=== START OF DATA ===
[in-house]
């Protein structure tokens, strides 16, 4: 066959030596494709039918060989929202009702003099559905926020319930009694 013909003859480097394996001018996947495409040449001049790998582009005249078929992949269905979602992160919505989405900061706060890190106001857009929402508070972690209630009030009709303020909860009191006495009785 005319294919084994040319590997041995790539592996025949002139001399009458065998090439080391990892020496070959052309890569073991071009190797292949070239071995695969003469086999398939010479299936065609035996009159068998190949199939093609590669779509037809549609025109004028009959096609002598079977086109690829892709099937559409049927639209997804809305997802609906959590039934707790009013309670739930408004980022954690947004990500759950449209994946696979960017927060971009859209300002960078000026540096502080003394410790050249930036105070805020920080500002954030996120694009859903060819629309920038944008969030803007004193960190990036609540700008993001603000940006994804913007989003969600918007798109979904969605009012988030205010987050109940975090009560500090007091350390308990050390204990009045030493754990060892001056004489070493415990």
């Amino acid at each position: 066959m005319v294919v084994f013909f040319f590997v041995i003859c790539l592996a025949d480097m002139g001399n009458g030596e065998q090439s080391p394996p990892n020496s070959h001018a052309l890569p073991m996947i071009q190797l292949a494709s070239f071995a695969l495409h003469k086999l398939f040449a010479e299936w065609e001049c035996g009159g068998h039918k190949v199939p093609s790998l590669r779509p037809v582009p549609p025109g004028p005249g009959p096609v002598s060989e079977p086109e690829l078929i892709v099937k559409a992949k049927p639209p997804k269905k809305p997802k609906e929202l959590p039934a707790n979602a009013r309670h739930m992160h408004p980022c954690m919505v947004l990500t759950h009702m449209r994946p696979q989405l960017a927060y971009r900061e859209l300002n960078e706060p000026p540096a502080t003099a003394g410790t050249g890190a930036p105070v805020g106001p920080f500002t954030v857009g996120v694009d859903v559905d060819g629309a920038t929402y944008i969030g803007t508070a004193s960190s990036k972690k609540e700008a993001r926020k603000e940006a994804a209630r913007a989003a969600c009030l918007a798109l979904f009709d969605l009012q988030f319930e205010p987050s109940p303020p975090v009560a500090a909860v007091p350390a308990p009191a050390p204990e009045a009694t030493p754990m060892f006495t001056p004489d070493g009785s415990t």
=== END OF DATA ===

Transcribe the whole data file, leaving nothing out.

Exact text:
[in-house]
């Protein structure tokens, strides 16, 4: 066959030596494709039918060989929202009702003099559905926020319930009694 013909003859480097394996001018996947495409040449001049790998582009005249078929992949269905979602992160919505989405900061706060890190106001857009929402508070972690209630009030009709303020909860009191006495009785 005319294919084994040319590997041995790539592996025949002139001399009458065998090439080391990892020496070959052309890569073991071009190797292949070239071995695969003469086999398939010479299936065609035996009159068998190949199939093609590669779509037809549609025109004028009959096609002598079977086109690829892709099937559409049927639209997804809305997802609906959590039934707790009013309670739930408004980022954690947004990500759950449209994946696979960017927060971009859209300002960078000026540096502080003394410790050249930036105070805020920080500002954030996120694009859903060819629309920038944008969030803007004193960190990036609540700008993001603000940006994804913007989003969600918007798109979904969605009012988030205010987050109940975090009560500090007091350390308990050390204990009045030493754990060892001056004489070493415990």
């Amino acid at each position: 066959m005319v294919v084994f013909f040319f590997v041995i003859c790539l592996a025949d480097m002139g001399n009458g030596e065998q090439s080391p394996p990892n020496s070959h001018a052309l890569p073991m996947i071009q190797l292949a494709s070239f071995a695969l495409h003469k086999l398939f040449a010479e299936w065609e001049c035996g009159g068998h039918k190949v199939p093609s790998l590669r779509p037809v582009p549609p025109g004028p005249g009959p096609v002598s060989e079977p086109e690829l078929i892709v099937k559409a992949k049927p639209p997804k269905k809305p997802k609906e929202l959590p039934a707790n979602a009013r309670h739930m992160h408004p980022c954690m919505v947004l990500t759950h009702m449209r994946p696979q989405l960017a927060y971009r900061e859209l300002n960078e706060p000026p540096a502080t003099a003394g410790t050249g890190a930036p105070v805020g106001p920080f500002t954030v857009g996120v694009d859903v559905d060819g629309a920038t929402y944008i969030g803007t508070a004193s960190s990036k972690k609540e700008a993001r926020k603000e940006a994804a209630r913007a989003a969600c009030l918007a798109l979904f009709d969605l009012q988030f319930e205010p987050s109940p303020p975090v009560a500090a909860v007091p350390a308990p009191a050390p204990e009045a009694t030493p754990m060892f006495t001056p004489d070493g009785s415990t």